FACT: I had preached with translators around the world, but had never put two-and-two together. Translators paraphrase the message, and by de facto direct the conversation which follows. Learn how to translate and you can be the one leading and directing the conversation, even when being interviewed.
We started by listing my pre-ministry jobs and highlighting my skill sets. Have you ever participated in safety meetings, time studies, board meetings, interventions? That’s called problem-solving!
We then tackled my “gap years” in ministry.
We identified my ministry experience as a specialization in non-profit management. We listed out a few of the projects I had been part of: building projects, community-helps programs, weekly presentations, capital campaign initiatives, overseeing staff & volunteers, hiring, firing, etc.
FACT: Charitable initiatives are very popular with small and large companies. Few people have experience in coordinating and leading these initiatives. As a former clergy, a.k.a. non-profit manager, having past experience with charity drives is a big plus.
The initial goal of my resume was not to be exclusive about my past work experience; it was to highlight my worth and value. We kept it focused on my managerial experience, including buzz words such as, problem-solver, solution-oriented, positive, team player, etc. Because I didn’t have a completed college degree, I attached a link to my Strengths Finder summary.
The primary goal was not to oversell anything. It was to peak interest, and to get me into an interview where I would have face-to-face time. As a former minister, I knew I had the people skills to deal with that!
To make a long story short, the next interview I went to with my resume lasted for an hour. I was anticipating questions about my non-profit experience, but to my surprise, it never came up! Instead, we talked about family, marriage, music, movies and a host of shared interests.
When I left the top floor to find my car in a parking garage below, I wasn’t sure I had even interviewed. Two weeks passed until I received a call back inviting me to take a tour of the production facilities. This lasted for two hours, and the conversation was much the same. My head was spinning with bewilderment.
Can I Work With You?
Another two weeks passed and I was hired. Turns out, from reading my resume they were confident I had the managerial chops they were looking for. Their chief concern was:
Is he personable and likable? Is he a good fit with the other team members? Will they enjoy working with him 40+ hours a week?
This explains why my two interviews were so casual and conversational. That was 3+ years ago, and obviously my employer’s initial hunch proved correct. They enjoy me and I enjoy them. Last night, my direct report and I split a bottle of wine and 4 small plates with desert, reminiscing about life, work and growing older.
Let’s Try It Again!
After I had been employed for a year, my wife and I decided to create a resume for her. She had zero college and no trade skills. However, she’s confident, smart and possesses exceptional communication skills. She got her face-to-face interview with the same company and was hired as a salaried PM like me. Presently, she’s killing it, and has been tapped to be a leader in her department soon. Why? Because she knows how to get people to work together.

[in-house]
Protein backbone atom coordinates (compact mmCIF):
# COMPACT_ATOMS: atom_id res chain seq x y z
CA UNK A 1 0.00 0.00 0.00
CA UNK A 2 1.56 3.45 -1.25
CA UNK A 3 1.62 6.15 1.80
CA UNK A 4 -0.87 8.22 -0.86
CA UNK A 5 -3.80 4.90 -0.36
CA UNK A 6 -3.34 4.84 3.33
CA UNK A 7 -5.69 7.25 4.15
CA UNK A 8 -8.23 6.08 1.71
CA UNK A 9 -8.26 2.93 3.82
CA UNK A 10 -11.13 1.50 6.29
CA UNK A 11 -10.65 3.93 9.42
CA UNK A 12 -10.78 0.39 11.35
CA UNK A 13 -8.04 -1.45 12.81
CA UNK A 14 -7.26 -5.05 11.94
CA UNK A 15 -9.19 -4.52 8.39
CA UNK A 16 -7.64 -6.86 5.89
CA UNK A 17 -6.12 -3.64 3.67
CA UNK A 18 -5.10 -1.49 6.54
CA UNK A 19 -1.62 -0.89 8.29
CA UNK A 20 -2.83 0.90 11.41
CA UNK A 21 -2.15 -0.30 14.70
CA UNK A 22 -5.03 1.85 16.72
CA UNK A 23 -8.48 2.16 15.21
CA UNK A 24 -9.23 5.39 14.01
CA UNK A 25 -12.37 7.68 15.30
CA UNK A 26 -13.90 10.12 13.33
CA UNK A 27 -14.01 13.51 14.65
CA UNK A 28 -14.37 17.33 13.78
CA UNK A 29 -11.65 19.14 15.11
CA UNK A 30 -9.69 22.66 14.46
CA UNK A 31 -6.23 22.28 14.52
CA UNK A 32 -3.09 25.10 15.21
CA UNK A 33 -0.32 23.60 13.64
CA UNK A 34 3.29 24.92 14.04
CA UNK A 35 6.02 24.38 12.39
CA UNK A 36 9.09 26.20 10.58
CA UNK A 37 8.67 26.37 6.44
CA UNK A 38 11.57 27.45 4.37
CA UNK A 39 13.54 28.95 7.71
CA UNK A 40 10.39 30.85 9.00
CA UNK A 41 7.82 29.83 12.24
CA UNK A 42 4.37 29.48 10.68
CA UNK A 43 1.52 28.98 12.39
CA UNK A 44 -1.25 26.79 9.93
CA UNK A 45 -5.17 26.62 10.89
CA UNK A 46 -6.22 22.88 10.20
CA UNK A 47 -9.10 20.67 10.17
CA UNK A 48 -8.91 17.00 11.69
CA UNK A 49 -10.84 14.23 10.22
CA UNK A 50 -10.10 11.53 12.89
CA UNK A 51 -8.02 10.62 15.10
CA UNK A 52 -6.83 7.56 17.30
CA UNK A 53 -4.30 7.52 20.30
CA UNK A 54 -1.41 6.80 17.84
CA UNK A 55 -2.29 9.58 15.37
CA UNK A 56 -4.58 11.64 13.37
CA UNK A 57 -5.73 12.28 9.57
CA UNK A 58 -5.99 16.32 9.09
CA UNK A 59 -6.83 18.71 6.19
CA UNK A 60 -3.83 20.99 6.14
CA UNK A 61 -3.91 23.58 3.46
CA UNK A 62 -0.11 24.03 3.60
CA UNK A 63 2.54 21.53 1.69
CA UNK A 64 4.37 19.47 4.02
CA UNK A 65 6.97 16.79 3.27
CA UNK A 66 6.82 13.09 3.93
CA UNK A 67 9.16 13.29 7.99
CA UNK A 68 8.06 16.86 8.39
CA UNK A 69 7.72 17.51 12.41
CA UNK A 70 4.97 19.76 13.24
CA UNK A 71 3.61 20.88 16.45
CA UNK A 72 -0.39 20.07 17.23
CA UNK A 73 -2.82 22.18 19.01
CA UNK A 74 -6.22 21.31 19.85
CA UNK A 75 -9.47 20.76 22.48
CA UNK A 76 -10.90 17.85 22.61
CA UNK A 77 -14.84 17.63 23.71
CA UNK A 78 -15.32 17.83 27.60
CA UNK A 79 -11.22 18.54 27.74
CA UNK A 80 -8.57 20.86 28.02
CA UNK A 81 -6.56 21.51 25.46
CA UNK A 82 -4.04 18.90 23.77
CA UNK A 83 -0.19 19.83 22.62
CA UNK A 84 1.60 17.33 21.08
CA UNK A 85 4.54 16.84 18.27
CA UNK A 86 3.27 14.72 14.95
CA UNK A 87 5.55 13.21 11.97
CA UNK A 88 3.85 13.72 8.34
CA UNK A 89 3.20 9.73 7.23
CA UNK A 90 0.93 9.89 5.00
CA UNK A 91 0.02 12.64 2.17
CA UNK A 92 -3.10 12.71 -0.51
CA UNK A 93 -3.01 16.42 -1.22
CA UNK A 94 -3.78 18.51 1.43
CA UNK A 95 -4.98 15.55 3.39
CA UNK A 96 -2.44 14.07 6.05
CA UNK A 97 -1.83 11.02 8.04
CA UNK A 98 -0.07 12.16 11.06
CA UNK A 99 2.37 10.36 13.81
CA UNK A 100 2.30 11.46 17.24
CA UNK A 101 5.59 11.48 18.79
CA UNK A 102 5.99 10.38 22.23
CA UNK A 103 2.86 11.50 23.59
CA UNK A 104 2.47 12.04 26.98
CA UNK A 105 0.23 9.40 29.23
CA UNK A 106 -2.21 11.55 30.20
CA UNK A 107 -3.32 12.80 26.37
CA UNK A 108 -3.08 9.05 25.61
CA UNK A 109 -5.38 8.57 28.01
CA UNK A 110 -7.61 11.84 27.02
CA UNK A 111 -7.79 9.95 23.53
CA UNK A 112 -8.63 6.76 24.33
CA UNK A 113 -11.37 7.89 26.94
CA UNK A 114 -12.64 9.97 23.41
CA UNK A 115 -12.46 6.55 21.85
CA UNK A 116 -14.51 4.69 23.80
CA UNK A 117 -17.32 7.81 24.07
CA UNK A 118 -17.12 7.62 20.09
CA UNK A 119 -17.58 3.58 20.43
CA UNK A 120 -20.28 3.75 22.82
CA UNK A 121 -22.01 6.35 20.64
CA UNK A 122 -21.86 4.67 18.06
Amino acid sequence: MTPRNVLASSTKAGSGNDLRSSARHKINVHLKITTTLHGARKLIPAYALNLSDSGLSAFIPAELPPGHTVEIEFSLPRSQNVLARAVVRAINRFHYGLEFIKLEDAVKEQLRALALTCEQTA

A year later, we did the same thing with my daughter. She has some college and a brief job history. She’s smart, a quick study, amiable and a good communicator. Long story short, she was hired as a customer service representative. After one year, she is being promoted to a salaried project manager position! Why? She has a good work ethic and is willing to tackle difficult projects others freak out with.
This past week, my 18 year-old son got word he’s being hired to work in the production plant. He’s excited, because after 6-months the company will pay for schooling as long as he’s employed and has good grades. He sees his future in IT and software engineering. Why did he get the offer? He had exceptional references, via dad, mom and his sister.
A Growing Trend
For us, things have worked out very nicely. I realize not every company out there is willing to hire people with little to no experience. But there is a growing trend right now prompting many companies to take a chance with people that are lacking experience, but are kind, responsible and willing to learn.
The economy is good right now; demand is high, and companies are desperate for good workers. As a result, the hiring environment is far more open to giving people like you and me a chance. We just need a little re-educating behind the scenes, learning how to translate our previous experience in a format that is appealing.
In preparation for creating your resume, I’d recommend taking a personality test. Even if you have done so in the past, take it again. Many of us have taken “gifts test.” That was then; this is now. A lot has changed for you since then.
I’d also recommend taking the Strengths Finder test. The results will help you understand how to translate your religious experience into a more business friendly vocabulary. You’ll also learn a lot about yourself in the process!